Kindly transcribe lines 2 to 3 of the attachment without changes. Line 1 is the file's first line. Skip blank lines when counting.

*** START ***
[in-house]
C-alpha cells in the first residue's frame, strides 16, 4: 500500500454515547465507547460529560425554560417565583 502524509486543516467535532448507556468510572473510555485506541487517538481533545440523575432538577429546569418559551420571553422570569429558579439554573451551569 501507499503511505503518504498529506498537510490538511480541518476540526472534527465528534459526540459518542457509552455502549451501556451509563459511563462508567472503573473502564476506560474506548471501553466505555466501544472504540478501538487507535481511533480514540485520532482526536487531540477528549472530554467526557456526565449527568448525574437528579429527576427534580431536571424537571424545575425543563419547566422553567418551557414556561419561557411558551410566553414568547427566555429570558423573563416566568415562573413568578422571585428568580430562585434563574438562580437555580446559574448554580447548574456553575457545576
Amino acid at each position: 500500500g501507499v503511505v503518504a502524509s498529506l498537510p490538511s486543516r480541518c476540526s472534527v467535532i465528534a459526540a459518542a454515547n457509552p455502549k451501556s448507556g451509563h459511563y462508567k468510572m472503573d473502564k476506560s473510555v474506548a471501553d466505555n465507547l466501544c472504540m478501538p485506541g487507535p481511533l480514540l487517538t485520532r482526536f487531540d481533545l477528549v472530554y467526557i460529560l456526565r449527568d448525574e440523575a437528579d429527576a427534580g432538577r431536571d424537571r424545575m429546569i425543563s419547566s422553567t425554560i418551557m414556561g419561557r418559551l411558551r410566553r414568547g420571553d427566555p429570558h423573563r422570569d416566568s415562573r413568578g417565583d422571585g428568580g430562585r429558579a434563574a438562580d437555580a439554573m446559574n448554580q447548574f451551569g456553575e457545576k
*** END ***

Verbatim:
C-alpha cells in the first residue's frame, strides 16, 4: 500500500454515547465507547460529560425554560417565583 502524509486543516467535532448507556468510572473510555485506541487517538481533545440523575432538577429546569418559551420571553422570569429558579439554573451551569 501507499503511505503518504498529506498537510490538511480541518476540526472534527465528534459526540459518542457509552455502549451501556451509563459511563462508567472503573473502564476506560474506548471501553466505555466501544472504540478501538487507535481511533480514540485520532482526536487531540477528549472530554467526557456526565449527568448525574437528579429527576427534580431536571424537571424545575425543563419547566422553567418551557414556561419561557411558551410566553414568547427566555429570558423573563416566568415562573413568578422571585428568580430562585434563574438562580437555580446559574448554580447548574456553575457545576
Amino acid at each position: 500500500g501507499v503511505v503518504a502524509s498529506l498537510p490538511s486543516r480541518c476540526s472534527v467535532i465528534a459526540a459518542a454515547n457509552p455502549k451501556s448507556g451509563h459511563y462508567k468510572m472503573d473502564k476506560s473510555v474506548a471501553d466505555n465507547l466501544c472504540m478501538p485506541g487507535p481511533l480514540l487517538t485520532r482526536f487531540d481533545l477528549v472530554y467526557i460529560l456526565r449527568d448525574e440523575a437528579d429527576a427534580g432538577r431536571d424537571r424545575m429546569i425543563s419547566s422553567t425554560i418551557m414556561g419561557r418559551l411558551r410566553r414568547g420571553d427566555p429570558h423573563r422570569d416566568s415562573r413568578g417565583d422571585g428568580g430562585r429558579a434563574a438562580d437555580a439554573m446559574n448554580q447548574f451551569g456553575e457545576k